This Week in Milwaukee: Jan. 30-Feb. 5
Galactic w/ The Stepkids @ Turner Hall Ballroom, 7 p.m.
New Orleans’ Galactic is one of the few bands in the jam scene to attempt hip-hop without embarrassing themselves. Unlike all the bands that condescend with novelty covers of contemporary rap hits, Galactic challenge themselves with more thoughtful, complex hip-hop rhythms. Of course, it helps that instead of relying on a dreadlocked novice rapper, they outsource established emcees to do the rapping for them. In the past they’ve toured with Chali 2na of the Jurassic 5 and Boots Riley of The Coup, though they toned down the hip-hop influences a bit on their 2011 live album The Other Side of Midnight: Live in New Orleans to focus on the more traditional sounds of their city.
Patty Griffin w/ Anais Mitchell @ Shank Hall, 8 p.m.
More so than many genres, folk music rewards its veterans. Though Patty Griffin’s career got off to a slow start and she was dropped from a record contract that never quite fit her in the late ’90s, her reputation grew over the years, as heavy hitters like Emmylou Harris, Robert Plant and The Dixie Chicks either sang her praises or covered her songs. Last year she released two albums: the intriguingly stripped down American Kid, a tribute to her late father, and her lost album Silver Bell, which was recorded with producer Daniel Lanois for A&M Records in 2000 but spent more than a decade on the label’s shelves. That the label finally released the album is a testament to just how far Griffin has come over the years.
Friday, Jan. 31
The Musical Box: Selling England By The Pound @ The Pabst Theater, 7 p.m.
Among Genesis diehards, 1973’s Selling England By The Pound holds a special place. It was the band’s fifth album, and it introduced the group to its widest audience yet by pairing ambitious prog-rock arrangements with some of the band’s most direct and rocking songs ever. One of the best-known Genesis tribute bands (and one licensed by Peter Gabriel and the rest of Genesis), Canada’s The Musical Box is playing the album in its entirety for their current tour, going to painstaking lengths to recreate the band’s performances from that era down to the smallest detail. It’s not quite like seeing Genesis in their prime, but it’s as close as new fans will ever get.
Direct Hit Benefit w/ Heavy Hand, Lambs Legs, Soup Moat and
Midwives @ Riverwest Public House, 9 p.m.
Some bands just have bum luck. The Milwaukee pop-punk group Direct Hit had a 2013 they’d rather forget about, first losing their equipment to a fire then having their van and replacement equipment stolen six months later in Detroit. This weekend some punk-leaning local bands will play a pair of benefit shows at the Riverwest Public House to help their peers recover a little bit of the loss. Heavy Hand, Lambs Legs, Soup Moat and Midwives will share Friday’s lineup; The Revenge Society, Spruce Bringstreen and Deadest will play Saturday. Direct Hit isn’t on either bill, but they’ll headline a free show at the venue in a few weeks, on Feb. 15.
Saturday, Feb. 1
Dark Star Orchestra @ The Pabst Theater, 7 p.m.
The Grateful Dead has inspired its share of tribute bands, but none more elaborate than the Chicago-based Dark Star Orchestra. The group’s members operate as musical historians, not only recreating historic set lists from the Dead’s 2,500 performances song by song, but also arranging the stage, replicating the visual imagery and even adjusting the band’s personnel to mirror the Dead’s lineup from whatever era the set stems from. That attention to detail hasn’t gone unnoticed. The band has received its own tributes when Grateful Dead members and alums including Bob Weir, Bill Kreutzmann and Donna Jean Godchaux-MacKay joined them on stage. Dark Star Orchestra’s founding guitarist John Kadlecik has even gone on to join Weir and Dead bassist Phil Lesh in their latest band, Further.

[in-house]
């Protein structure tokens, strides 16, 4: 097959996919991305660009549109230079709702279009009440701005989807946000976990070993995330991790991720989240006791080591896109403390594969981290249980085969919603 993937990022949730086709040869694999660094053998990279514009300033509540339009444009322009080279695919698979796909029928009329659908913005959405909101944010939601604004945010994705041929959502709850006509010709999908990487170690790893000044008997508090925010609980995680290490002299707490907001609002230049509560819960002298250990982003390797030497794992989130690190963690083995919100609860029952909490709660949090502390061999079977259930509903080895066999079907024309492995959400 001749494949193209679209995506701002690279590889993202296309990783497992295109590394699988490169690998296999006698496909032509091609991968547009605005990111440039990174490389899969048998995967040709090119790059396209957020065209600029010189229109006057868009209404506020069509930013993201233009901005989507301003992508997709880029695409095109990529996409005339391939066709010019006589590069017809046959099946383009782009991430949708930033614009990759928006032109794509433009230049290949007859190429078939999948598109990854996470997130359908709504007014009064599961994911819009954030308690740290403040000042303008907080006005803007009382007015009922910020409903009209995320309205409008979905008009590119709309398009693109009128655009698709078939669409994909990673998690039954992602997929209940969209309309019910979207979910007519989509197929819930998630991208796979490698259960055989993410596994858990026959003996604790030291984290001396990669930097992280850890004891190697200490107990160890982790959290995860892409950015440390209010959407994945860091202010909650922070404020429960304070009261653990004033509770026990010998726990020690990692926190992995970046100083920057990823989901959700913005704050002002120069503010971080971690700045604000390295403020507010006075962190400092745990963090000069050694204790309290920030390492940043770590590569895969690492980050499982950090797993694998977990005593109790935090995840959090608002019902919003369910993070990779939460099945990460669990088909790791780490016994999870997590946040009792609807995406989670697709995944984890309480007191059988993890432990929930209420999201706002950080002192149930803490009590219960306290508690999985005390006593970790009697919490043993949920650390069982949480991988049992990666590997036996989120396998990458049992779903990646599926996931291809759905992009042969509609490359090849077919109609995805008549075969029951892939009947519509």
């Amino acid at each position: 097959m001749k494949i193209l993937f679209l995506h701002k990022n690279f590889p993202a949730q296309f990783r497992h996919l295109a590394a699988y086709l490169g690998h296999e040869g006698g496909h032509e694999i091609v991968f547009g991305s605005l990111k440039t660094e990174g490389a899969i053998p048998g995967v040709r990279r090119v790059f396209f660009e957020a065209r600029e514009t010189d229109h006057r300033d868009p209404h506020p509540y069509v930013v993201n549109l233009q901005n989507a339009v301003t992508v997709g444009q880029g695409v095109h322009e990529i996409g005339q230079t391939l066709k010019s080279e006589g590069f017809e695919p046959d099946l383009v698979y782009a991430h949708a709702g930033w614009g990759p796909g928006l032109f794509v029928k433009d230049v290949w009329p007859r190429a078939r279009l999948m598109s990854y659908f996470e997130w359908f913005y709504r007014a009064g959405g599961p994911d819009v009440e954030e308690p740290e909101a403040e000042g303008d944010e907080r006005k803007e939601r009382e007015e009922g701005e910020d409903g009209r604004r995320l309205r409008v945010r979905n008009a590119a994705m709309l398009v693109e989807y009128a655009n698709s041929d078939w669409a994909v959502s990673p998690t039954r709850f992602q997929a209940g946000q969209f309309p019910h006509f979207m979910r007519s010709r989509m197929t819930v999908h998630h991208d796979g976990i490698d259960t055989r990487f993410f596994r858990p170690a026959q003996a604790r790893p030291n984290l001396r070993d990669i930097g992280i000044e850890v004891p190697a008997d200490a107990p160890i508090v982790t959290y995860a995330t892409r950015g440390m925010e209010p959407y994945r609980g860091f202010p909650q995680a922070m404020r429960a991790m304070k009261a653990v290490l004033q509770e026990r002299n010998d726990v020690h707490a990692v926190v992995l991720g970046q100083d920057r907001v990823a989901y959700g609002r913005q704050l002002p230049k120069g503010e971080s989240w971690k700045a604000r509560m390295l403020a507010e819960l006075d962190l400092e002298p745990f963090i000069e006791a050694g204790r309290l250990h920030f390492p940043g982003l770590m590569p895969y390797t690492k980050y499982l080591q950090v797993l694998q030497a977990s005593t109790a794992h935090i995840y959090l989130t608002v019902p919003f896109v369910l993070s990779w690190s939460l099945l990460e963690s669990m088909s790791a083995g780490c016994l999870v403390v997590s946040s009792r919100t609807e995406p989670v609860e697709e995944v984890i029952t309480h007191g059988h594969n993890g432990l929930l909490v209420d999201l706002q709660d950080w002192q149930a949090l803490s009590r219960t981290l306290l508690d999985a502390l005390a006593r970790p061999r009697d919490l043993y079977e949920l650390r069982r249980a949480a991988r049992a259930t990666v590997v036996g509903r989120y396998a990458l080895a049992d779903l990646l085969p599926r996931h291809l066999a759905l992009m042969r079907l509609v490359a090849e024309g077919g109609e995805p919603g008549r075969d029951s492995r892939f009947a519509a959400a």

Sunday, Feb. 2
Yuna w/ Jarell Perry @ Shank Hall, 8:30 p.m.
Emerging during the great mid-2000s MySpace boom, singer-songwriter Yuna gradually made a name for herself outside of her native Malaysia with her unusual hybrid of indie-pop, folk and R&B. She also has great taste in collaborators: For “Live Your Life,” the lead single from her 2012 self-titled album, she teamed with Pharrell Williams, who crafted a sly, seductively jazzy cocktail lounge track for the singer. She continued to garner comparisons to artists like Norah Jones and Fiest with her latest album, 2013’s Nocturnal.
Wednesday, Feb. 5
Trey Anastasio Band @ The Pabst Theater, 7 p.m.
Aside from the late, great Jerry Garcia, perhaps no guitarist has loomed larger or been more influential in the jam community than Trey Anastasio, whose elaborate, melodically dense playing has inspired a generation of young players. Since reuniting last decade, Phish has remained Anastasio’s primary meal ticket, but his heavy touring schedule with that group hasn’t stopped him from pursuing side gigs and solo projects, as well as shows with his Trey Anastasio Band, which allows him to play more intimate shows than the sprawling amphitheaters Phish usually frequents. The downside? Those shows, including tonight’s at the Pabst Theater, tend to sell out quick.
The Expendables w/ Stick Figure and Seedless @ The Rave, 7 p.m.
In the pantheon of “most descriptive Twitter bios,” The Expendables’ ranks particularly high: “Reggae had sex with metal, punk got in the mix, and ska videotaped it all. Then out pooped The Expendables.” That tells you pretty much everything you need to know about this Santa Cruz band’s sound—the kind of post-Sublime reggae-punk fusion that continues to thrive in Southern California—as well as their fratty, party-boy sense of humor. They’re sort of like a Jimmy Buffet for the fart jokes and Jackass set, specializing in raunchy songs about smoking weed and getting off.